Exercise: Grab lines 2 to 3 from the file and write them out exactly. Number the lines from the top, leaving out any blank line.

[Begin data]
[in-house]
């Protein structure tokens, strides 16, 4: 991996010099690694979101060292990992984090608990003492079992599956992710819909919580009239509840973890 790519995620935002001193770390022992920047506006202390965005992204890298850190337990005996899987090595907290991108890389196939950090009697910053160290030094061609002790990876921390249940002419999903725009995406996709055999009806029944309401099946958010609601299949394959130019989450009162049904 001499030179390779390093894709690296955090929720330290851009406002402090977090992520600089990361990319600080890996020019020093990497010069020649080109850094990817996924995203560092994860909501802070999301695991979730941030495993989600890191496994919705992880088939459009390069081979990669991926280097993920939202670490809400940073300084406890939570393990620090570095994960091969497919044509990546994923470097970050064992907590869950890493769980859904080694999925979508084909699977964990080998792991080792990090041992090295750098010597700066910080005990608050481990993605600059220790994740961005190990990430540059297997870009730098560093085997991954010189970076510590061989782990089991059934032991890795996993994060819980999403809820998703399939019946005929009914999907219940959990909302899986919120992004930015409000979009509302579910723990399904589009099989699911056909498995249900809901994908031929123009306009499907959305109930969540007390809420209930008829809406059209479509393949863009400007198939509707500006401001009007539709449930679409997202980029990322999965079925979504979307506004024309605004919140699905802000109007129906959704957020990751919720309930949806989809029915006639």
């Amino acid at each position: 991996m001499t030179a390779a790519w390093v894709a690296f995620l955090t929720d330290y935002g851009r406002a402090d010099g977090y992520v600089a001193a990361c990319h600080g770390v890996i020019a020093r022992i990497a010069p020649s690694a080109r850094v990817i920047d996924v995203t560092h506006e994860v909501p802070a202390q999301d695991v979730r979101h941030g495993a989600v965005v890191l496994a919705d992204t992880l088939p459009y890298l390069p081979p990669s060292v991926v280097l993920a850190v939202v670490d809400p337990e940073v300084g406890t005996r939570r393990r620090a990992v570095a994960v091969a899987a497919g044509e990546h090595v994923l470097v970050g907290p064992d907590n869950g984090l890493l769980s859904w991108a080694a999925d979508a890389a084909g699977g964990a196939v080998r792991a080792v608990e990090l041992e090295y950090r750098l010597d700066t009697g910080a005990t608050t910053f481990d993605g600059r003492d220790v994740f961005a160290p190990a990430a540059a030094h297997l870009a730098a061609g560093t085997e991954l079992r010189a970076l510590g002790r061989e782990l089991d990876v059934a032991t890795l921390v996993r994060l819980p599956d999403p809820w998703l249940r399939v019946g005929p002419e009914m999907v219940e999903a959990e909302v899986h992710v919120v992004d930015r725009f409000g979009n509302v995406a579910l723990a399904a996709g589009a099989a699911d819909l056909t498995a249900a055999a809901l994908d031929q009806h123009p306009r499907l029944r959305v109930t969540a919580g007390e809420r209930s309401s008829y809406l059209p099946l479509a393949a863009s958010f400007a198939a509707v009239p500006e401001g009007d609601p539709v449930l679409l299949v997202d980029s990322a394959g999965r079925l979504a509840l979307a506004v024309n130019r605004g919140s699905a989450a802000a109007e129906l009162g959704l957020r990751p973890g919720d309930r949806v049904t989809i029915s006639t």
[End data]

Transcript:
């Protein structure tokens, strides 16, 4: 991996010099690694979101060292990992984090608990003492079992599956992710819909919580009239509840973890 790519995620935002001193770390022992920047506006202390965005992204890298850190337990005996899987090595907290991108890389196939950090009697910053160290030094061609002790990876921390249940002419999903725009995406996709055999009806029944309401099946958010609601299949394959130019989450009162049904 001499030179390779390093894709690296955090929720330290851009406002402090977090992520600089990361990319600080890996020019020093990497010069020649080109850094990817996924995203560092994860909501802070999301695991979730941030495993989600890191496994919705992880088939459009390069081979990669991926280097993920939202670490809400940073300084406890939570393990620090570095994960091969497919044509990546994923470097970050064992907590869950890493769980859904080694999925979508084909699977964990080998792991080792990090041992090295750098010597700066910080005990608050481990993605600059220790994740961005190990990430540059297997870009730098560093085997991954010189970076510590061989782990089991059934032991890795996993994060819980999403809820998703399939019946005929009914999907219940959990909302899986919120992004930015409000979009509302579910723990399904589009099989699911056909498995249900809901994908031929123009306009499907959305109930969540007390809420209930008829809406059209479509393949863009400007198939509707500006401001009007539709449930679409997202980029990322999965079925979504979307506004024309605004919140699905802000109007129906959704957020990751919720309930949806989809029915006639």
């Amino acid at each position: 991996m001499t030179a390779a790519w390093v894709a690296f995620l955090t929720d330290y935002g851009r406002a402090d010099g977090y992520v600089a001193a990361c990319h600080g770390v890996i020019a020093r022992i990497a010069p020649s690694a080109r850094v990817i920047d996924v995203t560092h506006e994860v909501p802070a202390q999301d695991v979730r979101h941030g495993a989600v965005v890191l496994a919705d992204t992880l088939p459009y890298l390069p081979p990669s060292v991926v280097l993920a850190v939202v670490d809400p337990e940073v300084g406890t005996r939570r393990r620090a990992v570095a994960v091969a899987a497919g044509e990546h090595v994923l470097v970050g907290p064992d907590n869950g984090l890493l769980s859904w991108a080694a999925d979508a890389a084909g699977g964990a196939v080998r792991a080792v608990e990090l041992e090295y950090r750098l010597d700066t009697g910080a005990t608050t910053f481990d993605g600059r003492d220790v994740f961005a160290p190990a990430a540059a030094h297997l870009a730098a061609g560093t085997e991954l079992r010189a970076l510590g002790r061989e782990l089991d990876v059934a032991t890795l921390v996993r994060l819980p599956d999403p809820w998703l249940r399939v019946g005929p002419e009914m999907v219940e999903a959990e909302v899986h992710v919120v992004d930015r725009f409000g979009n509302v995406a579910l723990a399904a996709g589009a099989a699911d819909l056909t498995a249900a055999a809901l994908d031929q009806h123009p306009r499907l029944r959305v109930t969540a919580g007390e809420r209930s309401s008829y809406l059209p099946l479509a393949a863009s958010f400007a198939a509707v009239p500006e401001g009007d609601p539709v449930l679409l299949v997202d980029s990322a394959g999965r079925l979504a509840l979307a506004v024309n130019r605004g919140s699905a989450a802000a109007e129906l009162g959704l957020r990751p973890g919720d309930r949806v049904t989809i029915s006639t």